Iglesia Mayor de San Pedro y San Pablo is located in the center of San Fernando, opposite the Church Square. Construction of the church began in 1756, replacing the small parish church of Santa María del Castillo de San Romualdo. It was consecrated in 1764 but was not completed until the early 19th century. Its primitive design is attributed to Alejandro Perdia although Torcuato Benjumeda is credited with its final appearance. It was built to satisfy the needs of San Fernando's growing population. Financing for its construction was raised by a tax on wine. Legend states, however, that an Englishman saw the unfinished state of the church and donated a large sum of money in spite of belonging to the Anglican Church himself. Its historical value is important, as it was here that deputies of the first Spanish Constituent Assembly were sworn in on September 24, 1810. A series of small offices within the building were historically used as meeting places for some guilds.
Two architectural styles predominate the rectangular building: Late Baroque, especially the ornamental decorations around the various doors, and Neoclassicism in the upper sections of the towers topping the facade. Four bells which bear the names of the four Evangelists are situated in its two towers. The facade includes a flat bay with slightly arched lintel. The central nave is flanked by two aisles and there is a transept and a vestry which is at a slightly higher level than the rest of the church. The floor is of marble and there is an oyster stone plinth. The sacristy is behind the chancel. A hemispherical dome crowns the transept with ribbed vaults at the same height as the roof of the nave. Tuscan pillars supporting curved arches separate the aisles from the central nave.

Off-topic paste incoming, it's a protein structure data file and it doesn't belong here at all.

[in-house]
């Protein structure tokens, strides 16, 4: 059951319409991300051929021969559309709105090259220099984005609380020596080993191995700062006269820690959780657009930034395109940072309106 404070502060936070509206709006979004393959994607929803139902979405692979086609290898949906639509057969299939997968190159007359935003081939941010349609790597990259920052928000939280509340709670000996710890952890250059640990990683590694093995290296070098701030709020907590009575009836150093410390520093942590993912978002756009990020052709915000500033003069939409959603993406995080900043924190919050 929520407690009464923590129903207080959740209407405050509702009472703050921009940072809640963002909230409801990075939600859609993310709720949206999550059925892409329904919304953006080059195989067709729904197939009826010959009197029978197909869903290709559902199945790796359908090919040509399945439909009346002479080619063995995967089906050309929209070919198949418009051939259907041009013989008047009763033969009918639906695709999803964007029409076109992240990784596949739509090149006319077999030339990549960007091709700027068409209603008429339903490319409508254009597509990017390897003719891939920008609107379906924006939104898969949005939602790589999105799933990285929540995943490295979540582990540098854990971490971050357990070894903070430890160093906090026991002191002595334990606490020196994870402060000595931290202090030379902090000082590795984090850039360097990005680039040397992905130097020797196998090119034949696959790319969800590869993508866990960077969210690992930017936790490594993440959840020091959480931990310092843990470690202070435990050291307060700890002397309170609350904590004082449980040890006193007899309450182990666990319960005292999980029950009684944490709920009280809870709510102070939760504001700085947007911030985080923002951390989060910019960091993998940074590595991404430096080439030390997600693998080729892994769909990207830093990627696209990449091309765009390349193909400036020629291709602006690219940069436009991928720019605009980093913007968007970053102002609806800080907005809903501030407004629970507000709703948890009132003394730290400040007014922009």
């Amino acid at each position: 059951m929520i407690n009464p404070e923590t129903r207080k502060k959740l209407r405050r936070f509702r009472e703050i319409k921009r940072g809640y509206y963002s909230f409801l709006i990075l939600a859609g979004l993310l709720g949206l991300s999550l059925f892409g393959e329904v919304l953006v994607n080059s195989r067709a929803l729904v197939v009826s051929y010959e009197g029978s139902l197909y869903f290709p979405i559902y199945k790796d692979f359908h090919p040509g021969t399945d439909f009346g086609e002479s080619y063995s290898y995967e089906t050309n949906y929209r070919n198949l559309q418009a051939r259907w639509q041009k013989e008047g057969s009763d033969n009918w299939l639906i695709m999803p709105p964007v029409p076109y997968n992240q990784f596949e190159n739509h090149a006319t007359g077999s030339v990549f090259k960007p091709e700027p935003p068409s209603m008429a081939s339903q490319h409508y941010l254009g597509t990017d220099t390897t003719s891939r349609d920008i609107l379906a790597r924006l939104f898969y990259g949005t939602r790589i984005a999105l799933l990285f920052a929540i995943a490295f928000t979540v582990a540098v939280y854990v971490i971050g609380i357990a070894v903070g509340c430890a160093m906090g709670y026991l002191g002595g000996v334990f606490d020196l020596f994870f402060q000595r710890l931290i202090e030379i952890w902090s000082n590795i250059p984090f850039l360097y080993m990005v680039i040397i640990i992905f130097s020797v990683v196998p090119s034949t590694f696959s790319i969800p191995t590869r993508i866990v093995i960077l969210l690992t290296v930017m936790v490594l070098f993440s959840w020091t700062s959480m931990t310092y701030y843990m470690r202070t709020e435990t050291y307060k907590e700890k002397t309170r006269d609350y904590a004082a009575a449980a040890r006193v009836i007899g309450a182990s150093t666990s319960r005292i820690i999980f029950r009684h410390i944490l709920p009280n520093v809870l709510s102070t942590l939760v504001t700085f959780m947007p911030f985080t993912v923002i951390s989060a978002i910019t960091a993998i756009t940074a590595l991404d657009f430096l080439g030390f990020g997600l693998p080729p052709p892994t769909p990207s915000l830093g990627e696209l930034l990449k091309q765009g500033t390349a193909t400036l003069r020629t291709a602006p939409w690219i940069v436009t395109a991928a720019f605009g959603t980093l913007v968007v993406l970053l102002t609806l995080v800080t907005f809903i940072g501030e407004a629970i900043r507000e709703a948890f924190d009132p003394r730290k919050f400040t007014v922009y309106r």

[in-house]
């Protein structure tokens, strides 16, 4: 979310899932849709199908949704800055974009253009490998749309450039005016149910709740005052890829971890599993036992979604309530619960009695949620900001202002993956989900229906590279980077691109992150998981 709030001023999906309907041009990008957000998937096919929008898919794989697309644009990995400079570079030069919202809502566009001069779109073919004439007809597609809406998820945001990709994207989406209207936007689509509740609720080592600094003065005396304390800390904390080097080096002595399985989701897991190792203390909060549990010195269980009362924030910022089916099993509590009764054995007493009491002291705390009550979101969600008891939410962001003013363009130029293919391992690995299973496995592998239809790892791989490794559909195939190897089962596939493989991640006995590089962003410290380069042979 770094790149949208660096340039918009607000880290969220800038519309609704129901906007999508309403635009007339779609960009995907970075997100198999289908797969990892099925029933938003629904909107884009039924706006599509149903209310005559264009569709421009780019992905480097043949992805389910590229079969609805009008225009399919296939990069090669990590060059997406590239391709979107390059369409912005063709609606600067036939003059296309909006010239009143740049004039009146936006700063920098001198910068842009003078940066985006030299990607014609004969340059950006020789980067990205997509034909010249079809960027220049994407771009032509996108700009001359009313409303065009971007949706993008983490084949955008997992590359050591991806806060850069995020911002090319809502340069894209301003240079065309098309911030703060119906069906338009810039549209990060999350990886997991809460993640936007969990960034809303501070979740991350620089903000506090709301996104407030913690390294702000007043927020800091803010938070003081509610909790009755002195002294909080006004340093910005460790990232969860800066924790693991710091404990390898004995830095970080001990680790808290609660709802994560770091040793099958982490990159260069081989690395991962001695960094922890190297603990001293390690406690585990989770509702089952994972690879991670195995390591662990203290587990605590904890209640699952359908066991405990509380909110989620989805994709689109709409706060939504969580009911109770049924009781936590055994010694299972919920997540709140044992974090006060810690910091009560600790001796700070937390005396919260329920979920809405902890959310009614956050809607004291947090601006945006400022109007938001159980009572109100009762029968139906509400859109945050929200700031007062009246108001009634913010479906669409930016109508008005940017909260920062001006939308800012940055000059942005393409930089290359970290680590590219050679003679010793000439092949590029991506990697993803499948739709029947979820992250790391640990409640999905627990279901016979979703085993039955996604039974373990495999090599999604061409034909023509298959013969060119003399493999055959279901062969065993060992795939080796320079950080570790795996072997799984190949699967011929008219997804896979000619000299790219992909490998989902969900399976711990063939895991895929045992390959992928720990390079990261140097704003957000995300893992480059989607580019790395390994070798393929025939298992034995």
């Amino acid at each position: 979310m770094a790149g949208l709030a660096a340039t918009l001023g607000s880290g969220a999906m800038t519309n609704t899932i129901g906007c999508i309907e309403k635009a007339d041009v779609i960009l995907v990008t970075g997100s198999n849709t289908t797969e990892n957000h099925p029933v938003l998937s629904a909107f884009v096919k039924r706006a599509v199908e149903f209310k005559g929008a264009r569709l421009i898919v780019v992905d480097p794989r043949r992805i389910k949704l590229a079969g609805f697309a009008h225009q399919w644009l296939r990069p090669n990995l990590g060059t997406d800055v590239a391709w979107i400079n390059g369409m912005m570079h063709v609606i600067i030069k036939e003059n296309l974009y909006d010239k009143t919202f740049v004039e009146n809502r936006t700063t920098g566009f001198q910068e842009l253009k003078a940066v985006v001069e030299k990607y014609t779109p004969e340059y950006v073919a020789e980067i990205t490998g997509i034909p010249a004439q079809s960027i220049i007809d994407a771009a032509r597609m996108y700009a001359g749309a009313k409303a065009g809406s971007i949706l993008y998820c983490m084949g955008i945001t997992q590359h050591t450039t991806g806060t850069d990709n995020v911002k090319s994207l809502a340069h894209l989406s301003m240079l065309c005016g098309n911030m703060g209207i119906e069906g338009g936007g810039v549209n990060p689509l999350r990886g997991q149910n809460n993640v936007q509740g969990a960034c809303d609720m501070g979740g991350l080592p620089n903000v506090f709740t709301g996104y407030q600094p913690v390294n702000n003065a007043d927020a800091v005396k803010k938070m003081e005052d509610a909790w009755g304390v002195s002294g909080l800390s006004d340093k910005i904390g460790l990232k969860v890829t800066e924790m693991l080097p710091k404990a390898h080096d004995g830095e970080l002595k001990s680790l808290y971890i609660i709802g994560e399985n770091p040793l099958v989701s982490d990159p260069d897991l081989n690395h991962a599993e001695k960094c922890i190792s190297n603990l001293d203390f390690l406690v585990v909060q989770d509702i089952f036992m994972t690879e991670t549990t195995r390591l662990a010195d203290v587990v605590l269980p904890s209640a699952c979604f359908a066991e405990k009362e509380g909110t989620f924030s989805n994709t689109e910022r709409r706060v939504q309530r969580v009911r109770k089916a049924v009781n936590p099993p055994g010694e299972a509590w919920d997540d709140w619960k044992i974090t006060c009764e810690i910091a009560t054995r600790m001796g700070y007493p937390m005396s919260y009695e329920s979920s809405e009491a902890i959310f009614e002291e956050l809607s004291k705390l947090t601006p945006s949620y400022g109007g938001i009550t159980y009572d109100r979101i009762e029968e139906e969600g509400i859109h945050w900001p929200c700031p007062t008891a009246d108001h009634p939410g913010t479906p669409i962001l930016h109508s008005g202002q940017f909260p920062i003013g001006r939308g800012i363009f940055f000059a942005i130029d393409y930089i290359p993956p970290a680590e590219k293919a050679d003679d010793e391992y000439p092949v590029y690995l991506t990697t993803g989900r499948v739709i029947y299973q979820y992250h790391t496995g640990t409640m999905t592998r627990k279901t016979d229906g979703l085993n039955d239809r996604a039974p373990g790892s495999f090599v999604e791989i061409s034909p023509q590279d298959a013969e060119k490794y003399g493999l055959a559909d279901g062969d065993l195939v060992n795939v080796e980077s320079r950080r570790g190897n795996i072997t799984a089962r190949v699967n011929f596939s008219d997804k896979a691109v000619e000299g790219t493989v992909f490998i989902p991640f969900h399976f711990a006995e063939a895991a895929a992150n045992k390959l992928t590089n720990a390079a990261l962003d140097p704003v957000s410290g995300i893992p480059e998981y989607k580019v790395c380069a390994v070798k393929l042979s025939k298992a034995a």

During restoration work in 1959, the main altar was adorned with paintings of Christ crucified with St Peter and St Paul on either side. The baptismal chapel in the first section of the nave is decorated with murals of the four Evangelists, dating to 1959. Other paintings in the church include Nuestra Señora del Rosario and San Miguel. Other various works of art include Holy Week processions in the city. The crypt, known as the cellar, contains the tombs of monks.References:
The Beckov castle stands on a steep 50 m tall rock in the village Beckov. The dominance of the rock and impression of invincibility it gaves, challenged our ancestors to make use of these assets. The result is a remarkable harmony between the natural setting and architecture.
The castle first mentioned in 1200 was originally owned by the King and later, at the end of the 13th century it fell in hands of Matúš Èák. Its owners alternated - at the end of the 14th century the family of Stibor of Stiborice bought it.
The next owners, the Bánffys who adapted the Gothic castle to the Renaissance residence, improved its fortifications preventing the Turks from conquering it at the end of the 16th century. When Bánffys died out, the castle was owned by several noble families. It fell in decay after fire in 1729.
The history of the castle is the subject of different legends. One of them narrates the origin of the name of castle derived from that of jester Becko for whom the Duke Stibor had the castle built.
Another legend has it that the lord of the castle had his servant thrown down from the rock because he protected his child from the lords favourite dog. Before his death, the servant pronounced a curse saying that they would meet in a year and days time, and indeed precisely after that time the lord was bitten by a snake and fell down to the same abyss.
The well-conserved ruins of the castle, now the National Cultural Monument, are frequently visited by tourists, above all in July when the castle festival takes place. The former Ambro curia situated below the castle now shelters the exhibition of the local history.